Advertisement

2. Structure of Nigeria health system

Nigeria is a lower-middle-income country with a population of 174 million with 36 states, a federal capital territory and a total of 774 local government areas (LGAs) across the country. The healthcare system in Nigeria is mainly regulated by public sector, and partly private sector involvement in the provision of health services. There are more than 34,000 health facilities, 66% of which were owned by the three tiers of government (federal, state, and LGAs). The secondary and tertiary level health facilities are mostly found in urban areas, whereas rural areas are predominantly served by primary health care (PHC) facilities. The federal government owns many of the tertiary level health facilities and some secondary health facilities operated by federal agencies. Most of the publicly-owned secondary health facilities are owned by the states. Primary health care is largely led by government departments and agencies, but also by non-governmental organizations. Table 1 illustrates various health facilities regulate by tiers of government in Nigeria.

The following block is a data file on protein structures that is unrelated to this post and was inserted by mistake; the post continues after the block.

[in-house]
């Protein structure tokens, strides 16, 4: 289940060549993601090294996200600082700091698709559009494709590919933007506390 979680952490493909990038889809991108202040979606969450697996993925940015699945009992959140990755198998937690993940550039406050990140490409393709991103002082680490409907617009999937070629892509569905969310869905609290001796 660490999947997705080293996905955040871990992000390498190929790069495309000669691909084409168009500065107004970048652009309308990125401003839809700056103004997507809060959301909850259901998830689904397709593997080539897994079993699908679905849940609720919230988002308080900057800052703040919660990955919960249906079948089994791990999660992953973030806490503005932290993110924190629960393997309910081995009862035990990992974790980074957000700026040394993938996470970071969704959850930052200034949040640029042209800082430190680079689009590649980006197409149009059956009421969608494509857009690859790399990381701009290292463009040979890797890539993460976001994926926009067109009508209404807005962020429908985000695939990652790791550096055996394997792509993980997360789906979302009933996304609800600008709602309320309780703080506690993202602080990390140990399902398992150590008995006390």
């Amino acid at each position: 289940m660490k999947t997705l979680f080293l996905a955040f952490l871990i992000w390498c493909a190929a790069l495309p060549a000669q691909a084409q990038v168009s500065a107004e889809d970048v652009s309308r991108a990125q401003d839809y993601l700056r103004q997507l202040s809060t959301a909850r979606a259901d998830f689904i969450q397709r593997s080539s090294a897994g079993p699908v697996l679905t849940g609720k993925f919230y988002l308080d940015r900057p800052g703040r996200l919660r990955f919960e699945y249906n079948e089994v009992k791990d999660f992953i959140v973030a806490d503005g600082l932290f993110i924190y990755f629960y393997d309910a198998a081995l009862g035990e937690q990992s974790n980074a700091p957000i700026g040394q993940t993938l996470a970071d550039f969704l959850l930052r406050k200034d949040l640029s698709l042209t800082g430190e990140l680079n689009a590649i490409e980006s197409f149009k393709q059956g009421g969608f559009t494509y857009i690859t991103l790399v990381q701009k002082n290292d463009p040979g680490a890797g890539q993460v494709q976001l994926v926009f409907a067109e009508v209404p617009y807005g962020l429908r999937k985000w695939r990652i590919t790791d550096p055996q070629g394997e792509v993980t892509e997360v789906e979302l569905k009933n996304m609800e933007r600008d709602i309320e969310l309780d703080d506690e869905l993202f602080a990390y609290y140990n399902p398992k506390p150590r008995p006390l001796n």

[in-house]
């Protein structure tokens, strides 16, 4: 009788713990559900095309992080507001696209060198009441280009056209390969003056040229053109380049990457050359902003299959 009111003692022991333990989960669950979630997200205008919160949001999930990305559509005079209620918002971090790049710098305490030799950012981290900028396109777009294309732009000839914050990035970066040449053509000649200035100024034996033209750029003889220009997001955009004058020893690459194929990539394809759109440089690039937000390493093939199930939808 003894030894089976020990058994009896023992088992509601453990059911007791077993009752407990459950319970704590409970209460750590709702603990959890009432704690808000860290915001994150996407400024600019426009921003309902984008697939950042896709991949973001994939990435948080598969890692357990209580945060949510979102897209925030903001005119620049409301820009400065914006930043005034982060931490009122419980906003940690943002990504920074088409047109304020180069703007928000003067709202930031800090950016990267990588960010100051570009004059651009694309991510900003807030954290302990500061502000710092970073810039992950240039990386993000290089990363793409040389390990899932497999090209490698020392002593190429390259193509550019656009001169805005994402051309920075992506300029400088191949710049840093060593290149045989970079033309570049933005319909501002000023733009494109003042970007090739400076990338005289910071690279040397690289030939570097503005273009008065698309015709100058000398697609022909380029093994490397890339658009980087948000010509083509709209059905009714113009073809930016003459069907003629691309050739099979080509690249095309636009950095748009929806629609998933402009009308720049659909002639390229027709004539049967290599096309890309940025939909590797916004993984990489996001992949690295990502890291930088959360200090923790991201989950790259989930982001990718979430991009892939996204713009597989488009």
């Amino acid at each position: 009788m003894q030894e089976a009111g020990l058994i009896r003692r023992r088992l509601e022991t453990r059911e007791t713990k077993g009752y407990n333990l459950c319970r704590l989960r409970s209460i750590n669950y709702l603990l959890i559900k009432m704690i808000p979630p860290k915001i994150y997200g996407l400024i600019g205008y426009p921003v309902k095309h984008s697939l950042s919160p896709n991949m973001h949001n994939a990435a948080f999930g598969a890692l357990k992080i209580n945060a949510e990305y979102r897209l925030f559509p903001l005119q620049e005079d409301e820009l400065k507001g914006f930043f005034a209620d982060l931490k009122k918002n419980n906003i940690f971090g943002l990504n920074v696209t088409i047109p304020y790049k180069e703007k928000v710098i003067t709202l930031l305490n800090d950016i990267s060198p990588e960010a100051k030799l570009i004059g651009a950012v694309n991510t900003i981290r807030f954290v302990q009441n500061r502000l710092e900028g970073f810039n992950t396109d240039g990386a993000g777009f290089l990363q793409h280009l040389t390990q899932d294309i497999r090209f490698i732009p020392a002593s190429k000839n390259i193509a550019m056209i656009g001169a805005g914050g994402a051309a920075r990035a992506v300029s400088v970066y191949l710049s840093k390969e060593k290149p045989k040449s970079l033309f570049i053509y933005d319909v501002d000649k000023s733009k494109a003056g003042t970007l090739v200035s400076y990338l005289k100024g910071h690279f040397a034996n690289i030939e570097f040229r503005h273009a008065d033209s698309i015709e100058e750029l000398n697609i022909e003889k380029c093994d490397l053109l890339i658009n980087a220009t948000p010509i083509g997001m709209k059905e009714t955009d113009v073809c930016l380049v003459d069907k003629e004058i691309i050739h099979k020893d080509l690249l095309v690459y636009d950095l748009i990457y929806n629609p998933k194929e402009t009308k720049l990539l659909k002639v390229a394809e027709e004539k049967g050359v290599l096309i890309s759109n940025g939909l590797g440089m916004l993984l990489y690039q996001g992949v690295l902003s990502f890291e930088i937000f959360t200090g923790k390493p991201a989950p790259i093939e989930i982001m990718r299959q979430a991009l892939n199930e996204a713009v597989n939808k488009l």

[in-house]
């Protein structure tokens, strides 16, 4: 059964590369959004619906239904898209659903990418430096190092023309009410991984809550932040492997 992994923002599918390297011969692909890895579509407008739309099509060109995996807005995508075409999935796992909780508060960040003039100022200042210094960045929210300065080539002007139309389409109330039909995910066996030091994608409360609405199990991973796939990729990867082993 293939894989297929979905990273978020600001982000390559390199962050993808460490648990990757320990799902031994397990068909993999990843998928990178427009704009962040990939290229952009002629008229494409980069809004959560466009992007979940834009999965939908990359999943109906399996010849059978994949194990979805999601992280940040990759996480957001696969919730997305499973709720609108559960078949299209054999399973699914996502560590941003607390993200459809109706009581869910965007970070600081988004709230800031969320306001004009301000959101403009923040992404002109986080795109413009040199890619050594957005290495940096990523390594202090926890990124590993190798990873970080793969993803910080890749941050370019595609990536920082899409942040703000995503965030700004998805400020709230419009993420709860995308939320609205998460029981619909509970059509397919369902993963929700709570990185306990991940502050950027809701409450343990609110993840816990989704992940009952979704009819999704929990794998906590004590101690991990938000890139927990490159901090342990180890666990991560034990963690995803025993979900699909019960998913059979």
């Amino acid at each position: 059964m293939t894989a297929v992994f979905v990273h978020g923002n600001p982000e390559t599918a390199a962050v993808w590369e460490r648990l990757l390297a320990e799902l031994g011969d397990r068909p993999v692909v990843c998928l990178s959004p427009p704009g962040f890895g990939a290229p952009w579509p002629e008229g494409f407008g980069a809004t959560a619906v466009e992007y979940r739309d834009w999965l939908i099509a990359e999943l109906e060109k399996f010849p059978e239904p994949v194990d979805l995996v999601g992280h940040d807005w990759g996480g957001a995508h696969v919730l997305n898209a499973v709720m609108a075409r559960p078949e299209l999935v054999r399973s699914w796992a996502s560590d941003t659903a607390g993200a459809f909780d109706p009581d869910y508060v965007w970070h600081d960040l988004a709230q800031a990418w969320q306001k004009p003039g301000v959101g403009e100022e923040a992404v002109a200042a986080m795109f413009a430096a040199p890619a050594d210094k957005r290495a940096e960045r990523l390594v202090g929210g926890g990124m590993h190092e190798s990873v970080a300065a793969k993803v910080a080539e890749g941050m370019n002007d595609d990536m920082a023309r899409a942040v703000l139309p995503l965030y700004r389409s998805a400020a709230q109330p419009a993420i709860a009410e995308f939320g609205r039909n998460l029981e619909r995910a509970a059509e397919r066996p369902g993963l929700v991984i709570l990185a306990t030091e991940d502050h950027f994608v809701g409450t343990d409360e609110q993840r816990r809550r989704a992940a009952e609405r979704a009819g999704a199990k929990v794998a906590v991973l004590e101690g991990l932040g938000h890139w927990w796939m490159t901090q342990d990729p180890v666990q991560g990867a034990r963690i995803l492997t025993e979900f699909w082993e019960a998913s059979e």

Health facilitiesTier of government
TertiaryFederal
secondaryState
PrimaryGovernmental and non-governmental agencies

Table 1.

An illustration of various healthcare facilities regulate by tiers of government in Nigeria.

Advertisement

3. Health insurance coverage- pathway of achieving universal health coverage

Universal health coverage has being achieved in most countries through some of initiation by their government health financing reforms. These were achieved in many countries by adopting social health insurance scheme [4].

The World Health Report 2010 presents a cube in Figure 1 above to help policy makers think about the potential trade-offs in benefit design for UHC with the following three dimensions: